DEPRESSION

Everyone occasionally feels blue or sad, but these feelings are usually fleeting and pass within a couple of days. When a person has a depressive disorder, it interferes with daily life and normal functioning. Depression is a common but serious illness, and most that experience it, find therapy helpful. It affects both men and women.The vast majority of individuals, even those with the most severe depression, can get better with therapy.

Facts about Depression

  • As many as 400,000 people in Ireland suffer from Depression;
  • 1 in 4 young adults will suffer an episode before age 24.
  • Women are twice as likely to suffer from it than men or perhaps are quicker to report for help;
  • The World Health Organisation estimates it will be the 2nd highest medical cause of disability by the year 2030, 2nd only to HIV/AIDS.
  • Many creative individuals experienced it, including Ludwig van Beethoven, John Lennon, Edgar Allan Poe, Mark Twain, Georgia O’Keefe, Vincent van Gogh, Ernest Hemmingway, F. Scott Fitzgerald, and Sylvia Plath.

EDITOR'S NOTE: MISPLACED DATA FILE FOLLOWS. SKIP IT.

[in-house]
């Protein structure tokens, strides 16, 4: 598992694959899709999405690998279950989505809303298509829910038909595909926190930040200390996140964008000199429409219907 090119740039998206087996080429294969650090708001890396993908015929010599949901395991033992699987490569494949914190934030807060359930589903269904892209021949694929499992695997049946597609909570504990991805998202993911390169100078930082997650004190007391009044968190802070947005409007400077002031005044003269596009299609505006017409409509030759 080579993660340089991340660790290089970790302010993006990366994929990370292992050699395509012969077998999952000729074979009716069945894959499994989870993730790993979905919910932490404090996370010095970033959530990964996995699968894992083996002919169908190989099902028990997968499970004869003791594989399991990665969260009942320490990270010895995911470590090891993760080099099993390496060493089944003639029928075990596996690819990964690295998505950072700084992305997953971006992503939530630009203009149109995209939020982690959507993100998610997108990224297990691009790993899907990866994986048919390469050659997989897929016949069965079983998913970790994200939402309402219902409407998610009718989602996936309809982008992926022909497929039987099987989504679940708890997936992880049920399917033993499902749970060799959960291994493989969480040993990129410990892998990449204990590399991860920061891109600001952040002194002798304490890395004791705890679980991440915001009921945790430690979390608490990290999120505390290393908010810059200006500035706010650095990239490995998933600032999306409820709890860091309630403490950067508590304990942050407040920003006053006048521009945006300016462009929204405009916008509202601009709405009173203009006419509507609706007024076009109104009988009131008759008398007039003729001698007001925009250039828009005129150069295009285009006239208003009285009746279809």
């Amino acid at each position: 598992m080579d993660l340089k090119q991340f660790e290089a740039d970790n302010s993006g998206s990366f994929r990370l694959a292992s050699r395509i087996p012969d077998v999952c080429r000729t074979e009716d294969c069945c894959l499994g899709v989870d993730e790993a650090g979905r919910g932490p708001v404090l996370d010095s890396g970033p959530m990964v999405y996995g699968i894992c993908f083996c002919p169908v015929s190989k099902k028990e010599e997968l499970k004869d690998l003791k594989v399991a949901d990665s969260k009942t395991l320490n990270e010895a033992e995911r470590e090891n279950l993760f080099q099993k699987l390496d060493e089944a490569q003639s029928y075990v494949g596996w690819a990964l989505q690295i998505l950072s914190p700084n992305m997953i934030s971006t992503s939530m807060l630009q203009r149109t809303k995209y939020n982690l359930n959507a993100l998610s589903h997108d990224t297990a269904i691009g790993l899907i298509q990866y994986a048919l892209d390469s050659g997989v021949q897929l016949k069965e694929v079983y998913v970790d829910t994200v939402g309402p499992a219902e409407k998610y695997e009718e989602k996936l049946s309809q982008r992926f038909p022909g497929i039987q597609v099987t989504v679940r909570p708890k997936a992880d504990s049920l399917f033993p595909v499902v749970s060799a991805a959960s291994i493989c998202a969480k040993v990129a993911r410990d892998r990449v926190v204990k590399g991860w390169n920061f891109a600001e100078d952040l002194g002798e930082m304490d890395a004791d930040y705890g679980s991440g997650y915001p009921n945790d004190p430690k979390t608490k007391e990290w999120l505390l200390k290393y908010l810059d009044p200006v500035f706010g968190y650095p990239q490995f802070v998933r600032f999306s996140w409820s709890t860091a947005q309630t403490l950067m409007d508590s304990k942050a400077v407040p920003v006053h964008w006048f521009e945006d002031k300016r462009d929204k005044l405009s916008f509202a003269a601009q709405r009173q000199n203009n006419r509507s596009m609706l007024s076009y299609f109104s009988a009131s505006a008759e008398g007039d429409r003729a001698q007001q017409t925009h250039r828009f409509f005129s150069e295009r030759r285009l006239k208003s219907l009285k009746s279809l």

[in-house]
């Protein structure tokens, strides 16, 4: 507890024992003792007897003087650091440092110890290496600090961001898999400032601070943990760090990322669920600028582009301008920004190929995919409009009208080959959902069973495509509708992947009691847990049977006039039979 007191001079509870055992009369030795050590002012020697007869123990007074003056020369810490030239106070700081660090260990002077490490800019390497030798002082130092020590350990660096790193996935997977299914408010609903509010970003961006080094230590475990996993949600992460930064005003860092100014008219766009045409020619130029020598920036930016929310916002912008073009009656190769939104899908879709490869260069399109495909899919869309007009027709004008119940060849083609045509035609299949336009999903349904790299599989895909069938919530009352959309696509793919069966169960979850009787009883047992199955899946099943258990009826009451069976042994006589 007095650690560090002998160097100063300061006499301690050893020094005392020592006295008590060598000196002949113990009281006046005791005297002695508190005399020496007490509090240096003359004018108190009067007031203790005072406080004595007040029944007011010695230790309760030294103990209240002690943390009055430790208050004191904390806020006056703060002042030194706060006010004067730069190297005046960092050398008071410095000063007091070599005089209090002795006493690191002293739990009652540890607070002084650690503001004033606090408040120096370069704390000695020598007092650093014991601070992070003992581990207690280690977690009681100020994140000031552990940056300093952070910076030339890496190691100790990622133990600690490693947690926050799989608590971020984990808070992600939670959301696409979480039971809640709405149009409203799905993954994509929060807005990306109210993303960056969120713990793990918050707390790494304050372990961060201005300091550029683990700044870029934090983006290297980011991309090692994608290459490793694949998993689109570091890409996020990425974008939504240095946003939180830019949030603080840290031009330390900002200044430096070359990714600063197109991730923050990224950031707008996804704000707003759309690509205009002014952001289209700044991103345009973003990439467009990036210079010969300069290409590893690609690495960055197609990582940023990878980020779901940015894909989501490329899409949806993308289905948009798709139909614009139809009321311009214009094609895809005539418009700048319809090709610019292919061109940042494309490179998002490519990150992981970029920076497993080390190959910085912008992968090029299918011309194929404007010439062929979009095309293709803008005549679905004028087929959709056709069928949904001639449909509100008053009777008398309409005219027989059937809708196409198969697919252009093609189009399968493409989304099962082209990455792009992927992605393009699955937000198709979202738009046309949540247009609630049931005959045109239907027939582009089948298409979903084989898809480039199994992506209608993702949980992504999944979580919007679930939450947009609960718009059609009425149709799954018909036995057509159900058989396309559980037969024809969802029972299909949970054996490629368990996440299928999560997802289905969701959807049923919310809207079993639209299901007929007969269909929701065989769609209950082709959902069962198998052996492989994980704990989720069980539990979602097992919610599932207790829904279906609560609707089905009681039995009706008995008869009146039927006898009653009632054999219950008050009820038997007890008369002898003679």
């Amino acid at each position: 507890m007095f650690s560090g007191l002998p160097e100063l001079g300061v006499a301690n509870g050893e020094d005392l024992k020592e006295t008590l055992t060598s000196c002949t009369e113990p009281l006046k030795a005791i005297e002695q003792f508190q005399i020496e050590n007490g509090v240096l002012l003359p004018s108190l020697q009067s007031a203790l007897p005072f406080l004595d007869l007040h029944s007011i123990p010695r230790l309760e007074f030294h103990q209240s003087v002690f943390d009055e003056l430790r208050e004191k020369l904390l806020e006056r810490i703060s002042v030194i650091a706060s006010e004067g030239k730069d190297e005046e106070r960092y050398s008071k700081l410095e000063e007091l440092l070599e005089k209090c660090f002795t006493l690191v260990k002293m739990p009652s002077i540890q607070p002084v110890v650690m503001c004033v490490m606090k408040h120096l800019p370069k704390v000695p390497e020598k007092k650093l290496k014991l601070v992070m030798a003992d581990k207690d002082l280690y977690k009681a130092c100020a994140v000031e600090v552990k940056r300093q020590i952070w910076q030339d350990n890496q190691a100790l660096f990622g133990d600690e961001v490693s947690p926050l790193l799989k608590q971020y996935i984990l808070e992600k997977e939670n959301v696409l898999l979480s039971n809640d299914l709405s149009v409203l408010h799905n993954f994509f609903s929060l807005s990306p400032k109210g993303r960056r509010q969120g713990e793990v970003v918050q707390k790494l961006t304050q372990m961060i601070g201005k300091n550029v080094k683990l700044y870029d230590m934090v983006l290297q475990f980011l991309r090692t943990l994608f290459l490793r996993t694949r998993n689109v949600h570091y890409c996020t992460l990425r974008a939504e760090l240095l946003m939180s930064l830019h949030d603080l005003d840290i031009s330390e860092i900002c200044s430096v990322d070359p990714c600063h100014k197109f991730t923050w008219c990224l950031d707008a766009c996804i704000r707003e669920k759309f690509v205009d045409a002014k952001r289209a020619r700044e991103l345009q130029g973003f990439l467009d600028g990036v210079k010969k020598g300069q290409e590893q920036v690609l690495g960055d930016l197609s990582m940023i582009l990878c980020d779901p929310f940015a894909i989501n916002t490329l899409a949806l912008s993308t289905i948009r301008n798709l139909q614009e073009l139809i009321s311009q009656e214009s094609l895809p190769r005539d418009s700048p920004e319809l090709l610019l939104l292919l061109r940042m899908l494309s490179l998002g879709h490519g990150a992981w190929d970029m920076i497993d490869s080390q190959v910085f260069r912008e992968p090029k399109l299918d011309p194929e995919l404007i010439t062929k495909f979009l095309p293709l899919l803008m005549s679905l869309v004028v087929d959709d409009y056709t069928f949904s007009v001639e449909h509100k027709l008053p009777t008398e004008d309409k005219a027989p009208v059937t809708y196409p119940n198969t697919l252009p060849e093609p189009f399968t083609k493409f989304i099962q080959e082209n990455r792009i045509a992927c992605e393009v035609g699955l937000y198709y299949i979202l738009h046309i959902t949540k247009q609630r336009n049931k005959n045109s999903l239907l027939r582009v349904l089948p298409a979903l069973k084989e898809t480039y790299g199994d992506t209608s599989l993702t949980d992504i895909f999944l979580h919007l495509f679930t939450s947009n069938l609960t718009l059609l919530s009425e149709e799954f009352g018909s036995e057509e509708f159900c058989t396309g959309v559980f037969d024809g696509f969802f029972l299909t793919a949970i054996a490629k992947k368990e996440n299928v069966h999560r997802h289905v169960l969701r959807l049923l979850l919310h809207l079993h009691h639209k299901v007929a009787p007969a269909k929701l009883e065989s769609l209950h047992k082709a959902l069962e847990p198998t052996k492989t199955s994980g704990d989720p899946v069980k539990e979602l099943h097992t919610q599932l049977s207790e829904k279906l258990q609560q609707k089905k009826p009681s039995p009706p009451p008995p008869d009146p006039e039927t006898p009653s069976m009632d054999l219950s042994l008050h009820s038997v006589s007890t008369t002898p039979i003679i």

Symptoms of Depression

  • Insomnia, difficulty sleeping or sleeping too much;
  • Difficulty concentrating, remembering details, and making decisions;
  • Feelings of hopelessness;
  • Feelings of guilt or worthlessness;
  • Negative thoughts;
  • Overeating or loss of appetite;
  • Irritability, aggression or anger;
  • No interest in activities or hobbies;
  • An increase in alcohol consumption and/or reckless behaviour;
  • Thoughts of suicide.

When left untreated, symptoms may worsen and last for months or sometimes even years. These symptoms can cause unimaginable misery and possibly lead to suicide. Recognising the symptoms is often the biggest obstacle to the diagnosis and treatment. Over half of the people who experience symptoms never get diagnosed or treated.

YOUR MIND IS YOUR PRISON WHEN YOU FOCUS ON YOUR FEAR

REDISCOVER YOUR HEALTH AND WELLBEING, MAKE POSITIVE CHANGES THAT WILL LAST